Arrivals fuel apartment boom
Leasing interest in serviced apartments is robust thanks to an increasing demand for accommodation with flexible terms, and reduced availability of residential properties for rent.
Studio and one-bedroom serviced apartments are particularly in demand, driven by the expansion of multinationals and the sustained influx of expatriates and business travellers.
According to CB Richard Ellis, the average monthly rent of serviced apartments increased by 3.8 per cent to HK$47.6 per square foot in the third quarter against the second quarter. Rents increased by 10.4 per cent compared with the same period last year.
Boutique serviced apartment rents recorded the strongest growth in the third quarter, rising by 5 per cent from the previous quarter and 13.5 per cent year-on-year to HK$46.4 per square foot. Luxury serviced apartment rents increased by 3.4 per cent from the previous quarter to an average of HK$55.3 per square foot. Standard serviced apartments saw a 2.8 per cent quarter-on-quarter jump in rents to an average of HK$41.2 per square foot.
Mirroring the market conditions in the luxury residential market, availability in the serviced apartment sector was also tight over the third quarter, with many operators at least approaching full occupancy, says Stella Abraham, associate director of the residential division at CB Richard Ellis.
'This is not surprising given the lack of available residences in the luxury residential market, which has resulted in demand spilling over to the serviced apartment sector,' she says.
'Boutique and standard serviced apartments have performed well in terms of rental growth this year, registering 13.5 per cent and 8.5 per cent growth since the beginning of the year.'
Xavier Wong, director and head of research for Greater China at Knight Frank, says demand for serviced apartments has been increasing due to an influx of expatriates and business travellers, and demand from local residents looking to upgrade. A lack of traditional luxury homes for lease has also pushed some tenants to the serviced apartment market.
'Overall occupancy rate for serviced apartments has been consistently improving over the past year. Studio and one-bedroom suites have remained the most sought after properties. However, demand for serviced apartments with a size of more than 2,000 sqft has increased recently due to a lack of bigger-sized traditional luxury homes available for lease,' he says.
'With strong demand and reduced availability, the landlords have gained the upper hand at the negotiating table and become aggressive in setting asking rents.' Colliers International estimates there are about 7,000 serviced apartments on the market. About 18 per cent of them are located in Central, 21 per cent in Wan Chai and Causeway Bay, 14 per cent in North Point, 33 per cent in other districts of Hong Kong Island and 14 per cent in Kowloon.
Simon Lo Wing-fai, director of research and advisory at Colliers International, says there was sustained growth in the serviced apartment sector during the third quarter. 'Newcomers from the banking and finance sectors have remained the largest contributor to total arrivals. The market saw more senior executives hired in the banking and finance industry because of the active IPO [initial public offering] market and promising business growth in the region. However, companies from non-finance sectors, such as the manufacturing business, remained cost cautious,' he says. 'On the back of stronger leasing demand and positive market sentiment, landlords stood firm on rentals and lease negotiations, while corporate landlords were aggressive in raising their asking rents.'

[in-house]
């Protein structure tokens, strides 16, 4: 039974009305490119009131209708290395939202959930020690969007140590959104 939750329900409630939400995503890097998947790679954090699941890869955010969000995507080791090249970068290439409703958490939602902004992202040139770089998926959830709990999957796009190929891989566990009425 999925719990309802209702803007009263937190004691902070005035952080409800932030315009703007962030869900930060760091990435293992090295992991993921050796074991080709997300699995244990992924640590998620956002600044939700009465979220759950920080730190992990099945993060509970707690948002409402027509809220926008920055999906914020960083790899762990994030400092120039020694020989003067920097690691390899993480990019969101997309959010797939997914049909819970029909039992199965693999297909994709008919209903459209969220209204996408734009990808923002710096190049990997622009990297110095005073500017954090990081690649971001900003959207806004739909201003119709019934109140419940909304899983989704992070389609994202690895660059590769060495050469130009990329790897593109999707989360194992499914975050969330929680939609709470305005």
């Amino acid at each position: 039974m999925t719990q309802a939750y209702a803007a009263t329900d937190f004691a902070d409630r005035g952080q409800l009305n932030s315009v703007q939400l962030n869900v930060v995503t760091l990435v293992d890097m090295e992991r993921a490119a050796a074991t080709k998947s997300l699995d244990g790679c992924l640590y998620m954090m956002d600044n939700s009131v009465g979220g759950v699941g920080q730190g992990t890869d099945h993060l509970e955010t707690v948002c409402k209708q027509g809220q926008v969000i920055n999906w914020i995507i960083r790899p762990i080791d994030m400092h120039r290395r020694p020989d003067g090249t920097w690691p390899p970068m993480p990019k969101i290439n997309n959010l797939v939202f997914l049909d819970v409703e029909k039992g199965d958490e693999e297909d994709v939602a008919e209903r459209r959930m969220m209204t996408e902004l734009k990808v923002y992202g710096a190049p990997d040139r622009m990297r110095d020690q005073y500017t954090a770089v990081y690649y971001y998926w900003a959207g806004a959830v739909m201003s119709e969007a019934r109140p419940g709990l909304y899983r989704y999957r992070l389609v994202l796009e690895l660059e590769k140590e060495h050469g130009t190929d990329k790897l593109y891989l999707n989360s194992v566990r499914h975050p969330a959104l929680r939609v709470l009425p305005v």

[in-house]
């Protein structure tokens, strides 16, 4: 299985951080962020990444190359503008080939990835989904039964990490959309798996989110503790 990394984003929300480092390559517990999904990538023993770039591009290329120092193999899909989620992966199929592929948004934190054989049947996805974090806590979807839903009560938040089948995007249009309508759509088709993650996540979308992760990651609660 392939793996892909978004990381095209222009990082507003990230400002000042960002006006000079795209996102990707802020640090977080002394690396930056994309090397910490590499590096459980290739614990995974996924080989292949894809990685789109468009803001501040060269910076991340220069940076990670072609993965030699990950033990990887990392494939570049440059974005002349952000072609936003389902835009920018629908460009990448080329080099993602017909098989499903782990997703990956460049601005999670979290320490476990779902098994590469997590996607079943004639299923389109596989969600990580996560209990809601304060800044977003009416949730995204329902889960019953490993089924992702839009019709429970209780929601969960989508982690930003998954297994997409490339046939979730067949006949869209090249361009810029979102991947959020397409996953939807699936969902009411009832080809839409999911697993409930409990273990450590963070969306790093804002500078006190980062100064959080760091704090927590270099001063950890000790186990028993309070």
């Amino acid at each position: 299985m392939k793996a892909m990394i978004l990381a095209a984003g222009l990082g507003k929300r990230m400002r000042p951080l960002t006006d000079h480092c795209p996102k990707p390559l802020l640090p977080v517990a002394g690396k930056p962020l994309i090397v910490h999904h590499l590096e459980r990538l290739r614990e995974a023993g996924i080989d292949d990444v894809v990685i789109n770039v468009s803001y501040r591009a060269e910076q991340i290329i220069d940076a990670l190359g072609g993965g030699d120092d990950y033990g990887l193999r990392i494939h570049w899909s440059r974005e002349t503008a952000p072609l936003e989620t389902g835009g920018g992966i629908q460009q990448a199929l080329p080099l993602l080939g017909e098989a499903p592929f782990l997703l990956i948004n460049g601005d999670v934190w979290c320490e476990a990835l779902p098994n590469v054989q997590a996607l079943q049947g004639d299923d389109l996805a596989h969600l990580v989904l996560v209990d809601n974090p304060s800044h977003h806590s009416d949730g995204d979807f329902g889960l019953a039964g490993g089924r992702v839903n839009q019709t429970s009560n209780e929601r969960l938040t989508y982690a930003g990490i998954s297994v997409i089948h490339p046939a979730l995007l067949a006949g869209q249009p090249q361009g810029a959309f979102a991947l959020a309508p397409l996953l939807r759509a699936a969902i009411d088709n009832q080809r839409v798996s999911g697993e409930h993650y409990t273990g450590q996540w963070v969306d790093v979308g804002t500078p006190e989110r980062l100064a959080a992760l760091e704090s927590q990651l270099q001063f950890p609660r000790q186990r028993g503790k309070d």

Developers and investors have demonstrated increased interest in the lucrative serviced apartment sector by turning old buildings into serviced flats.
Abraham says an increasing number of small and medium-sized developers and investors have acquired old buildings en-bloc and converted them into serviced apartments. Most of these new developments were not in the luxury sector but small- to medium-sized units close to transport links.
'Branding and image are becoming more important for serviced apartments. For example, Shama, CHI and Kush go for various themes incorporating concepts from Zen Buddhism, chic and minimalist design that help make their tenants feel relaxed and at home. They tend to have smaller, studio-style units that appeal to young professionals,' she says.
Abraham says the outlook for the serviced apartment sector was positive, particularly for conveniently located and well-managed serviced apartments, as more foreign companies expand into the city seeking opportunities on the mainland. The continued growth of mainland-related business will bring in many more expatriates who prefer to be based in Hong Kong while doing business on the mainland.
Wong says the expansion of multinational corporations will also bring more expatriates and business travellers to the city.
'Hong Kong is a preferred place for multinational corporations to set up their headquarters or regional offices due to its strategic location as a gateway to China, potentially the largest consumer market in the world, as well as the city's sophisticated land, sea and air transportation networks, and its sound regulatory, legal, tax and financial frameworks,' Wong says.
'As the mainland gradually removes its restrictions on outbound investment, Hong Kong will increasingly be a platform for Chinese enterprises to enter the global market, which will add to the demand for serviced apartments.'
Meanwhile, Lo expects the growth in demand for serviced apartments to continue and the average rent for a serviced apartment is projected to increase by about 15 per cent over the next 12 months, which is in line with the traditional residential leasing market.